The National Treasury re-opened a three-year and a fifteen-year Treasury Bond for auction which saw investors in a seemingly tight-liquidity market avoid.
Figures from the Central Bank of Kenya (CBK) indicate that out of Ksh.30 billion that had been put up for auction, only Ksh.7.3 billion was received but Ksh.1.75 billion was accepted.
This deals a major blow to the government in an effort to support public spending amid a cash crunch.
The subscription rate was 24.43 percent – a slight improvement from the previous auction, but a dismal performance.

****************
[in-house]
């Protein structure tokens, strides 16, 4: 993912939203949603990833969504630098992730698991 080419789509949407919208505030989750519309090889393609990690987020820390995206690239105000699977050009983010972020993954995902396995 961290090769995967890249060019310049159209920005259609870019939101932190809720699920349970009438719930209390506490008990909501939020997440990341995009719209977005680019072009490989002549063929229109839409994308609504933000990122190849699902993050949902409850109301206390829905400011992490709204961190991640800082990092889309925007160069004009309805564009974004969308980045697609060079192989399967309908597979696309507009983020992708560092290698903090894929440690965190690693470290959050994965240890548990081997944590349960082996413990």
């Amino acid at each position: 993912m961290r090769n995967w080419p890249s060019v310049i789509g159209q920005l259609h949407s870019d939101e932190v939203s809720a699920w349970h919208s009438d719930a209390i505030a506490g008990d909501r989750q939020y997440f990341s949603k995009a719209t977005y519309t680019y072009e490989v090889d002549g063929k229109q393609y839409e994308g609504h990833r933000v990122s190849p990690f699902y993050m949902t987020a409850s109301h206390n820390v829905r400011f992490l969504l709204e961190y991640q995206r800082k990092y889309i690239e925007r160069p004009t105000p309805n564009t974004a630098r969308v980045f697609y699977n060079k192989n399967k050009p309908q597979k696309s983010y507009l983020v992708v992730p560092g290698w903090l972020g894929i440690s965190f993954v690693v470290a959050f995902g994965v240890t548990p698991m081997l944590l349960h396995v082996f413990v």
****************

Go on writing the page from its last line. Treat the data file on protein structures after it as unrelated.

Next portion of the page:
Initially, people would rush to invest in bonds.
A number of investors have lost confidence in such type of investment over the state’s inability to repay debts.
“Investors also pointed out that they are likely to get faster and better returns on their investment elsewhere as compared to investing in Treasury Bonds. Others indicated that they did not have the cash to spare to invest in the latest Treasury Bonds,” this is according to a report by Soko Directory, an online news agency.
Kenya had flooded a 10-year Treasury Bond with an aim of raising Ksh.20 billion but the April 5, 2023 results indicated the state only managed to raise Ksh.3.57 billion.
The results reflected a subscription rate of 17.85 percent, the worst subscription in decades.